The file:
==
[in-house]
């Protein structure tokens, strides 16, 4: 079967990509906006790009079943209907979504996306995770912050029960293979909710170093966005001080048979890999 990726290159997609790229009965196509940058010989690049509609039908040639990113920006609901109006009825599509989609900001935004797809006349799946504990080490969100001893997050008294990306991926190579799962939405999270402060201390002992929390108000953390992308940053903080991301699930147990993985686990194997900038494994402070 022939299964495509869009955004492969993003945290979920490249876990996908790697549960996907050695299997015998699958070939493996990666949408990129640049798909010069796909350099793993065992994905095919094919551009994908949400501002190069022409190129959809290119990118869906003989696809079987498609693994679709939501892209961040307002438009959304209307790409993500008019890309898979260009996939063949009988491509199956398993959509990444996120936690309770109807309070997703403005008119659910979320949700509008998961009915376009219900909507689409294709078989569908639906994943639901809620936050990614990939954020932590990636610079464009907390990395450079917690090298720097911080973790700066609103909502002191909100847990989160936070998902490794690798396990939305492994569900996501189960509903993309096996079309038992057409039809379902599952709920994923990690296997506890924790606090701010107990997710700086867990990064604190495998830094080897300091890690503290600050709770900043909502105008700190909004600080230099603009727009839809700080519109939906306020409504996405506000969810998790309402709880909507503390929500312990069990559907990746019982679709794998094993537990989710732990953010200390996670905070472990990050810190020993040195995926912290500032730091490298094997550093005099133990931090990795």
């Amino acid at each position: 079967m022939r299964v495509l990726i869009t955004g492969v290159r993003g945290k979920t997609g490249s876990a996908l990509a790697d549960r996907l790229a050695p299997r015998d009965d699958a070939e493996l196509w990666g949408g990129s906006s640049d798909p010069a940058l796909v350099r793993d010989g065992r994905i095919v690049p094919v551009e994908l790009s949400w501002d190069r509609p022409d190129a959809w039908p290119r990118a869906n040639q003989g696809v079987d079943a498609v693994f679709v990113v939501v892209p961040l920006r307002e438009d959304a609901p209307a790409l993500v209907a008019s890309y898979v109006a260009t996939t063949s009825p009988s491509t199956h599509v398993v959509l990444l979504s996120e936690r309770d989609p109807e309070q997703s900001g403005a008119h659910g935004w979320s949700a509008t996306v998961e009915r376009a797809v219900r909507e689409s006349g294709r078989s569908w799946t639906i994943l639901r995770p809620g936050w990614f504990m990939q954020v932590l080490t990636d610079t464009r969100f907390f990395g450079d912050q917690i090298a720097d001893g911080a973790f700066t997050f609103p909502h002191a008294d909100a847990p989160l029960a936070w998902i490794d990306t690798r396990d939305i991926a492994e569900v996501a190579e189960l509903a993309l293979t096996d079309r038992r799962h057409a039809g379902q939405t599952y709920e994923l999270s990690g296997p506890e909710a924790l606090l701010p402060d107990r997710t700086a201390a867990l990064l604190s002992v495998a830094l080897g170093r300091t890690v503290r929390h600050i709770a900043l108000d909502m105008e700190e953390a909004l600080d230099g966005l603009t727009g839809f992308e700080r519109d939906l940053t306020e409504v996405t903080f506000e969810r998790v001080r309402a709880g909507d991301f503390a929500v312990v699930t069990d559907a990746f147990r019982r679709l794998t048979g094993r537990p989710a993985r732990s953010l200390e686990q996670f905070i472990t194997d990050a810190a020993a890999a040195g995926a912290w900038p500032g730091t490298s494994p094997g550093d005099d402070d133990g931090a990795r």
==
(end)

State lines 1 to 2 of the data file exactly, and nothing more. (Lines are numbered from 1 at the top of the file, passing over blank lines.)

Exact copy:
[in-house]
């Protein structure tokens, strides 16, 4: 079967990509906006790009079943209907979504996306995770912050029960293979909710170093966005001080048979890999 990726290159997609790229009965196509940058010989690049509609039908040639990113920006609901109006009825599509989609900001935004797809006349799946504990080490969100001893997050008294990306991926190579799962939405999270402060201390002992929390108000953390992308940053903080991301699930147990993985686990194997900038494994402070 022939299964495509869009955004492969993003945290979920490249876990996908790697549960996907050695299997015998699958070939493996990666949408990129640049798909010069796909350099793993065992994905095919094919551009994908949400501002190069022409190129959809290119990118869906003989696809079987498609693994679709939501892209961040307002438009959304209307790409993500008019890309898979260009996939063949009988491509199956398993959509990444996120936690309770109807309070997703403005008119659910979320949700509008998961009915376009219900909507689409294709078989569908639906994943639901809620936050990614990939954020932590990636610079464009907390990395450079917690090298720097911080973790700066609103909502002191909100847990989160936070998902490794690798396990939305492994569900996501189960509903993309096996079309038992057409039809379902599952709920994923990690296997506890924790606090701010107990997710700086867990990064604190495998830094080897300091890690503290600050709770900043909502105008700190909004600080230099603009727009839809700080519109939906306020409504996405506000969810998790309402709880909507503390929500312990069990559907990746019982679709794998094993537990989710732990953010200390996670905070472990990050810190020993040195995926912290500032730091490298094997550093005099133990931090990795």